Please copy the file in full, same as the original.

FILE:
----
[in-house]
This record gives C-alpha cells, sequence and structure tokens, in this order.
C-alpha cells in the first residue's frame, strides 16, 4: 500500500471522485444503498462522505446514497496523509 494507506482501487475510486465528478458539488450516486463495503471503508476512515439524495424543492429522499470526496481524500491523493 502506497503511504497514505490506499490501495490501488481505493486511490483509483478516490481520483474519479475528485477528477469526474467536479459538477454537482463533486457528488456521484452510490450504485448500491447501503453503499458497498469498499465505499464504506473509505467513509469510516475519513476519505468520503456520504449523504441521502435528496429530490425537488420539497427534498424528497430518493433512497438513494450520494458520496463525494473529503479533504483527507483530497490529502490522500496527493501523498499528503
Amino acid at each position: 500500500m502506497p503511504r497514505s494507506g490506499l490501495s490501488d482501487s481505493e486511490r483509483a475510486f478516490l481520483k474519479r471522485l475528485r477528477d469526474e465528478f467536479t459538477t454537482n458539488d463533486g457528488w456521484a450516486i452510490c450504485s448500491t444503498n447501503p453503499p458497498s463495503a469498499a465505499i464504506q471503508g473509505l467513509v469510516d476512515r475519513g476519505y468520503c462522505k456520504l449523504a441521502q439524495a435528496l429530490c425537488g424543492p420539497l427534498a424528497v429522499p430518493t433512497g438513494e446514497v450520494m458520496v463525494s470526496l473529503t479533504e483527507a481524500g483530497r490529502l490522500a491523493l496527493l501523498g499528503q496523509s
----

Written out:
[in-house]
This record gives C-alpha cells, sequence and structure tokens, in this order.
C-alpha cells in the first residue's frame, strides 16, 4: 500500500471522485444503498462522505446514497496523509 494507506482501487475510486465528478458539488450516486463495503471503508476512515439524495424543492429522499470526496481524500491523493 502506497503511504497514505490506499490501495490501488481505493486511490483509483478516490481520483474519479475528485477528477469526474467536479459538477454537482463533486457528488456521484452510490450504485448500491447501503453503499458497498469498499465505499464504506473509505467513509469510516475519513476519505468520503456520504449523504441521502435528496429530490425537488420539497427534498424528497430518493433512497438513494450520494458520496463525494473529503479533504483527507483530497490529502490522500496527493501523498499528503
Amino acid at each position: 500500500m502506497p503511504r497514505s494507506g490506499l490501495s490501488d482501487s481505493e486511490r483509483a475510486f478516490l481520483k474519479r471522485l475528485r477528477d469526474e465528478f467536479t459538477t454537482n458539488d463533486g457528488w456521484a450516486i452510490c450504485s448500491t444503498n447501503p453503499p458497498s463495503a469498499a465505499i464504506q471503508g473509505l467513509v469510516d476512515r475519513g476519505y468520503c462522505k456520504l449523504a441521502q439524495a435528496l429530490c425537488g424543492p420539497l427534498a424528497v429522499p430518493t433512497g438513494e446514497v450520494m458520496v463525494s470526496l473529503t479533504e483527507a481524500g483530497r490529502l490522500a491523493l496527493l501523498g499528503q496523509s